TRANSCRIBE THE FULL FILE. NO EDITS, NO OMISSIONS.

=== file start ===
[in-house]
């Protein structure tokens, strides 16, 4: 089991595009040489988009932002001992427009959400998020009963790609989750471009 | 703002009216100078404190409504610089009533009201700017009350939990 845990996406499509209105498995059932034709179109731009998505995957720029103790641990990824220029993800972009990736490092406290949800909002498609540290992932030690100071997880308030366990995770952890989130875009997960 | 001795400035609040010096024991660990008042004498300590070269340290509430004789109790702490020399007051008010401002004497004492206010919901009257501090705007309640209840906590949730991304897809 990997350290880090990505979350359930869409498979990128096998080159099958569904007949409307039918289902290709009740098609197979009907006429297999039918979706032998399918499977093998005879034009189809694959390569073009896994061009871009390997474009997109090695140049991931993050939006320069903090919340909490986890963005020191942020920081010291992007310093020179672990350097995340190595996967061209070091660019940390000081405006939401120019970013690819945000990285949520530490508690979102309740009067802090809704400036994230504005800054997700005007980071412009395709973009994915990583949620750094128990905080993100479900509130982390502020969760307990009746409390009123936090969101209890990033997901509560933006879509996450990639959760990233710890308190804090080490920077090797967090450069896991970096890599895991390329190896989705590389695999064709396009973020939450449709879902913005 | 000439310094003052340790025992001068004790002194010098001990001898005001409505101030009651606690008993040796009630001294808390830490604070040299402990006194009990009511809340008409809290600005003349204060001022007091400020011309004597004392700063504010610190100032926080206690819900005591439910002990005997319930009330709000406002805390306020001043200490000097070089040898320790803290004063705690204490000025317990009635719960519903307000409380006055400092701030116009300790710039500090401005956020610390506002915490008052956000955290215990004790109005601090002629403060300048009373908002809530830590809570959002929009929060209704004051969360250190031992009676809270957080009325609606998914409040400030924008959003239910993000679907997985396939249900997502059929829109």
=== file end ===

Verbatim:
[in-house]
């Protein structure tokens, strides 16, 4: 089991595009040489988009932002001992427009959400998020009963790609989750471009 | 703002009216100078404190409504610089009533009201700017009350939990 845990996406499509209105498995059932034709179109731009998505995957720029103790641990990824220029993800972009990736490092406290949800909002498609540290992932030690100071997880308030366990995770952890989130875009997960 | 001795400035609040010096024991660990008042004498300590070269340290509430004789109790702490020399007051008010401002004497004492206010919901009257501090705007309640209840906590949730991304897809 990997350290880090990505979350359930869409498979990128096998080159099958569904007949409307039918289902290709009740098609197979009907006429297999039918979706032998399918499977093998005879034009189809694959390569073009896994061009871009390997474009997109090695140049991931993050939006320069903090919340909490986890963005020191942020920081010291992007310093020179672990350097995340190595996967061209070091660019940390000081405006939401120019970013690819945000990285949520530490508690979102309740009067802090809704400036994230504005800054997700005007980071412009395709973009994915990583949620750094128990905080993100479900509130982390502020969760307990009746409390009123936090969101209890990033997901509560933006879509996450990639959760990233710890308190804090080490920077090797967090450069896991970096890599895991390329190896989705590389695999064709396009973020939450449709879902913005 | 000439310094003052340790025992001068004790002194010098001990001898005001409505101030009651606690008993040796009630001294808390830490604070040299402990006194009990009511809340008409809290600005003349204060001022007091400020011309004597004392700063504010610190100032926080206690819900005591439910002990005997319930009330709000406002805390306020001043200490000097070089040898320790803290004063705690204490000025317990009635719960519903307000409380006055400092701030116009300790710039500090401005956020610390506002915490008052956000955290215990004790109005601090002629403060300048009373908002809530830590809570959002929009929060209704004051969360250190031992009676809270957080009325609606998914409040400030924008959003239910993000679907997985396939249900997502059929829109």